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Human AhR Reporter Assay Kit

1 x-96 well format assays$910 USD
3 x-32 assays in-96 well format$980 USD
1 x-384 well format assays$2300 USD
1 x-96 well format assays
3 x-32 assays in-96 well format
1 x-384 well format assays

Product Description and Product Data

This is an all-inclusive cell-based luciferase reporter assay kit targeting the Aryl Hydrocarbon Receptor. INDIGO’s AhR reporter assay utilizes proprietary mammalian cells that have been engineered to provide constitutive expression of the AhR. In addition to AhR Reporter Cells, this kit provides two optimized media for use during cell culture and in diluting the user’s test samples, a reference agonist, Luciferase Detection Reagent, and a cell culture-ready assay plate. The principal application of this assay is in the screening of test samples to quantify any functional activity, either agonist or antagonist, that they may exert against human AhR. This kit provides researchers with clear, reproducible results, exceptional cell viability post-thaw, and consistent results lot to lot. Kits must be stored at -80C. Do not store in liquid nitrogen. Note: reporter cells cannot be refrozen or maintained in extended culture.


  • Clear, Reproducible Results

  • All-Inclusive Assay Systems
  • Exceptional Cell Viability Post-Thaw
  • Consistent Results Lot to Lot

Product Specifications

Target TypeNuclear Hormone Receptor
Receptor FormNative
Assay ModeAgonist, Antagonist
Kit Components
  • AhR Reporter Cells
  • Cell Recovery Medium (CRM)
  • Compound Screening Medium (CSM)
  • MeBIO, (ref. agonist; in DMSO)
  • Detection Substrate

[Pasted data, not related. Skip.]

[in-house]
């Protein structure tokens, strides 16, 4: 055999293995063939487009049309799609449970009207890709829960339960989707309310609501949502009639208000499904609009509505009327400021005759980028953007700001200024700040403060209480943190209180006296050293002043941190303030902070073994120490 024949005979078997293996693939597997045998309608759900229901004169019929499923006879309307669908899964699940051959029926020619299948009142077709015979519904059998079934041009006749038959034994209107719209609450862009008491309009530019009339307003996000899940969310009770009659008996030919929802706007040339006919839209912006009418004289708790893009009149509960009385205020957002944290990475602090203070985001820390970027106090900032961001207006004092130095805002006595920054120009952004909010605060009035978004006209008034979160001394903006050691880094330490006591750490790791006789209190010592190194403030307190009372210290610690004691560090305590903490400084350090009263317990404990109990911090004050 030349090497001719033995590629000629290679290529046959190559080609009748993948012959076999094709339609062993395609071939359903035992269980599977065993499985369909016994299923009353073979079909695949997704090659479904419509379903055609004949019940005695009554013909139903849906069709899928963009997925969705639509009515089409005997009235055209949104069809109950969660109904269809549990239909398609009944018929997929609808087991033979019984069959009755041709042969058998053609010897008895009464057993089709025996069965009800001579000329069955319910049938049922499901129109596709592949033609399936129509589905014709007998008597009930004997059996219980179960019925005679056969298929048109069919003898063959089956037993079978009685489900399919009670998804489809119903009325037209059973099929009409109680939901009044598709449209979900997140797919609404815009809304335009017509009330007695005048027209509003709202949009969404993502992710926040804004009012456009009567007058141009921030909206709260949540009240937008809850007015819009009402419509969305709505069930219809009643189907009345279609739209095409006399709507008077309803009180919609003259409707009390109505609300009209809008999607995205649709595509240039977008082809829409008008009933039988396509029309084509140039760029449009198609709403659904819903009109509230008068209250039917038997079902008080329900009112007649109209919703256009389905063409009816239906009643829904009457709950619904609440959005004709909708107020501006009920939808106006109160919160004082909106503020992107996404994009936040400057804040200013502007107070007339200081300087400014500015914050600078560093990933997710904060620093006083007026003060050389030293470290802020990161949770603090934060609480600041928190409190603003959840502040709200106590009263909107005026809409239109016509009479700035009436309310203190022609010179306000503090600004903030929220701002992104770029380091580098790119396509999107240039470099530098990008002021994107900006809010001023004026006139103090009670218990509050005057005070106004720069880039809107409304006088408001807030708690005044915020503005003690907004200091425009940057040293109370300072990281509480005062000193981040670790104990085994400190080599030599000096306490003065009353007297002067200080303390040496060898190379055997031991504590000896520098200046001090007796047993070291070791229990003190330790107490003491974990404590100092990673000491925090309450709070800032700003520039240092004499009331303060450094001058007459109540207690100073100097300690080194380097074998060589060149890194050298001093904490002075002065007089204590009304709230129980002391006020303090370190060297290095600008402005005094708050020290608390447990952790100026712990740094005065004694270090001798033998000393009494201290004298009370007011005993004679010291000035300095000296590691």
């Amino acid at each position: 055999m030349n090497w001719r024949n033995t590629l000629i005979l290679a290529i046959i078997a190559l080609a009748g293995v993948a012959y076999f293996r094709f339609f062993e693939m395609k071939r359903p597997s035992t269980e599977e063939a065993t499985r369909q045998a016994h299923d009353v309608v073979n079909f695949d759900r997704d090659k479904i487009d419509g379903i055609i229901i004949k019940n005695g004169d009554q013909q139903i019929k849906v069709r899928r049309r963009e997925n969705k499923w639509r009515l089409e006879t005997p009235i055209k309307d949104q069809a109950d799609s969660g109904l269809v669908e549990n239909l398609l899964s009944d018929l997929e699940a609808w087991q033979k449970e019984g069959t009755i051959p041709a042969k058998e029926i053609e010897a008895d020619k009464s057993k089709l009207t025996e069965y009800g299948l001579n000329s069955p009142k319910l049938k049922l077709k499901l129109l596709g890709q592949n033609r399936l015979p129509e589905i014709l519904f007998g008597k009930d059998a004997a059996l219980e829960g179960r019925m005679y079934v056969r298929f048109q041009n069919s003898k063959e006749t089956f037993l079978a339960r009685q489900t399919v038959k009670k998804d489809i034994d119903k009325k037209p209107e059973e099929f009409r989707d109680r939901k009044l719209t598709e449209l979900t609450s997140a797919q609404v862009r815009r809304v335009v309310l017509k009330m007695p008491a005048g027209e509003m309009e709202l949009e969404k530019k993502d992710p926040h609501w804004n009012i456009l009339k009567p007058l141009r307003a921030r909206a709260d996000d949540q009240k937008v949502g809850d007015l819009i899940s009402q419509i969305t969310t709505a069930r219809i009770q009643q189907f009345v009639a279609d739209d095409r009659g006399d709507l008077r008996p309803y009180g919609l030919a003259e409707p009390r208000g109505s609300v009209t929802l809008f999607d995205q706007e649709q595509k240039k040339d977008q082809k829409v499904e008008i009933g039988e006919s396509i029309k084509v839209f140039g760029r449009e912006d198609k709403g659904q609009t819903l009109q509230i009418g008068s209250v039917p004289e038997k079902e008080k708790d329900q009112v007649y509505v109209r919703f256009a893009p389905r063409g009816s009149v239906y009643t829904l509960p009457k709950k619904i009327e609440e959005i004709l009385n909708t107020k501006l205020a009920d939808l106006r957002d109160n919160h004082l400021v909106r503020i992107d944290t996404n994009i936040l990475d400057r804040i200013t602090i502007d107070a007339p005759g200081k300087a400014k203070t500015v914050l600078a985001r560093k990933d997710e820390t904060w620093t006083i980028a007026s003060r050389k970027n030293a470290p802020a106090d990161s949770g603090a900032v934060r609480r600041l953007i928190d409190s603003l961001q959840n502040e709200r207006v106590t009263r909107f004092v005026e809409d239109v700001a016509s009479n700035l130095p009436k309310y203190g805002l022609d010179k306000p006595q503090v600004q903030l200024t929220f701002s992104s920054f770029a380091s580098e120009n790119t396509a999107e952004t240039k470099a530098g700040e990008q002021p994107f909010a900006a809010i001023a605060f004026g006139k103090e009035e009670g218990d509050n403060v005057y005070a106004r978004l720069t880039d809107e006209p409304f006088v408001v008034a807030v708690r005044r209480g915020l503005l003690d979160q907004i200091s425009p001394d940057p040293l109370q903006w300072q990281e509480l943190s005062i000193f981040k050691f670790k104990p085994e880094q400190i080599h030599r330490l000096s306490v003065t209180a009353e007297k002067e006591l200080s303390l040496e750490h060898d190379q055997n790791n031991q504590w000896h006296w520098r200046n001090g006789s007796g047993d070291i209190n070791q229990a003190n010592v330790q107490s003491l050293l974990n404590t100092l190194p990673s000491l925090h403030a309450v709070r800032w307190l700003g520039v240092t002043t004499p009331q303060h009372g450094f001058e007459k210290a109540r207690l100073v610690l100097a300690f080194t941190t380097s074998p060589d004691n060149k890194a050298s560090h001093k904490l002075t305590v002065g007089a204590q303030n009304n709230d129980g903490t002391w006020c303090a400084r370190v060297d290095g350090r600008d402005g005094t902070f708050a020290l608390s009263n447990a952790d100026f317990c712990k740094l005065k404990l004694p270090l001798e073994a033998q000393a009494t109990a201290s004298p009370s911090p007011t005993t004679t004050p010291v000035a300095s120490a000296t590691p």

• Detection Buffer
  • White, sterile, cell-culture ready assay plate
Shelf Life6 months
Orthologs AvailableYes
Shipping RequirementsDry Ice
Storage temperature-80C


Agonist dose-response analyses of Human AhR. Agonist analyses of Human AhR Reporter Cells were performed according to the protocol described in the assay technical manual, using the reference agonists MeBIO (provided), FICZ (6-Formylindolo(3,2-b)carbazole; Enzo), ITE (2-(1H-indole-3-ylcarbonyl)-4-thiazolecarboxylic methyl ester; Tocris), β-Napthoflavone (Sigma), Omeprazole and Pifthrin-a-hydrobromide (each from Tocris). Average relative light units (RLU) and corresponding standard deviation (SD) values were determined for each treatment concentration (n ≥ 6). Fold-activation (i.e., S/B) and Z’ values were calculated as described by Zhang, et al. (1999). Least squares fit non-linear regression and EC50 analyses were performed using GraphPad Prism software.
Antagonist dose-response analyses of Human AhR.Antagonist analyses of Human AhR Reporter Cells were performed according to the protocol described in the assay technical manual, using the reference antagonists GNF351 (Calbiochem) and CH 223191 (Tocris).

Target Background

Although technically not a member of the Nuclear Receptor (NR) superfamily, the AhR shares many of the same attributes. The AhR is a member of the basic helix-loop-helix, Per-Arnt-Sim (bHLH-PAS) family of transcription factors and is responsible for the toxicologic effects of 2,3,7,8-tetrachlorodibenzo-p-dioxin (TCDD, often referred to as simply “dioxin”) and several other related polycyclic aromatic hydrocarbons. The basic mechanism of action of dioxin and related compounds has been extensively studied, in particular as it relates to regulation of cytochrome P450 1A1 (CYP1A1).

AhR is present in most cell types and in the unactivated state is cytosolic and exists in a complex with chaperone proteins such as heat shock protein 90 (Hsp90). Binding of TCDD and related molecules to AhR leads to nuclear translocation and heterodimerization with its partner protein ARNT, another bHLH-PAS family member. The AhR-ARNT heterodimer binds to specific cognate DNA sequence elements known as dioxin/xenobiotic response elements (DRE/XRE) present in the regulatory region of specific genes such as CYP1A1. Binding of the AhR:ARNT heterodimer to these elements, and subsequent recruitment of transcription coactivator complexes, leads to increased transcription of the specific gene, known as “target genes.” There is a battery of genes affected in this manner and targets include certain xenobiotic-metabolizing enzymes, such as CYP1A1,CYP1A2, CYP2B1, and UGT1A6. In addition, genes affected directly and indirectly by the TCDD/AhR-complex code for both inhibitory and stimulatory growth factors and their gene products affect cellular growth and differentiation leading to tumor promotion and carcinogenicity as well as other forms of toxicity.